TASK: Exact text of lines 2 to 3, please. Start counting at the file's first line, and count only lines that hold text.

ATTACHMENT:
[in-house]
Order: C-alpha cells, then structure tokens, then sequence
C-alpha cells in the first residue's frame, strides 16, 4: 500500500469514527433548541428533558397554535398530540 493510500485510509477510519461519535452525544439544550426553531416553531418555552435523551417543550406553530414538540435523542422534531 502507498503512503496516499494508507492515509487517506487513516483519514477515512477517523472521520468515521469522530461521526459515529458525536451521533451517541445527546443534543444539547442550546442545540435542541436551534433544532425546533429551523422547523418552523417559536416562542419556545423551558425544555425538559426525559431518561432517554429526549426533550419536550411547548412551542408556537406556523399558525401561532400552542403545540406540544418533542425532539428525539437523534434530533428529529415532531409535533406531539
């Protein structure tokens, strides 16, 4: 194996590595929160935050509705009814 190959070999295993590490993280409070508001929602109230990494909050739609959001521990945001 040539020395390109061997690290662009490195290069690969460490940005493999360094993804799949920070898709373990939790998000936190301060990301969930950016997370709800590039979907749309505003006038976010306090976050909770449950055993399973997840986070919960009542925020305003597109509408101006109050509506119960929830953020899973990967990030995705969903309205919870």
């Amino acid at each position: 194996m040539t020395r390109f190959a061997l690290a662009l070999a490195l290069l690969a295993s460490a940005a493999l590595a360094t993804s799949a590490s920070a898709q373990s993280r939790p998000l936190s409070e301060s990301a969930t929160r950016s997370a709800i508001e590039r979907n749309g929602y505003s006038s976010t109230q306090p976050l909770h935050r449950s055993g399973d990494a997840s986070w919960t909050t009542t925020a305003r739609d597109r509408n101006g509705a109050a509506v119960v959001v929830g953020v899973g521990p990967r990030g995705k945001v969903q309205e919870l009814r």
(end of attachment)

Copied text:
Order: C-alpha cells, then structure tokens, then sequence
C-alpha cells in the first residue's frame, strides 16, 4: 500500500469514527433548541428533558397554535398530540 493510500485510509477510519461519535452525544439544550426553531416553531418555552435523551417543550406553530414538540435523542422534531 502507498503512503496516499494508507492515509487517506487513516483519514477515512477517523472521520468515521469522530461521526459515529458525536451521533451517541445527546443534543444539547442550546442545540435542541436551534433544532425546533429551523422547523418552523417559536416562542419556545423551558425544555425538559426525559431518561432517554429526549426533550419536550411547548412551542408556537406556523399558525401561532400552542403545540406540544418533542425532539428525539437523534434530533428529529415532531409535533406531539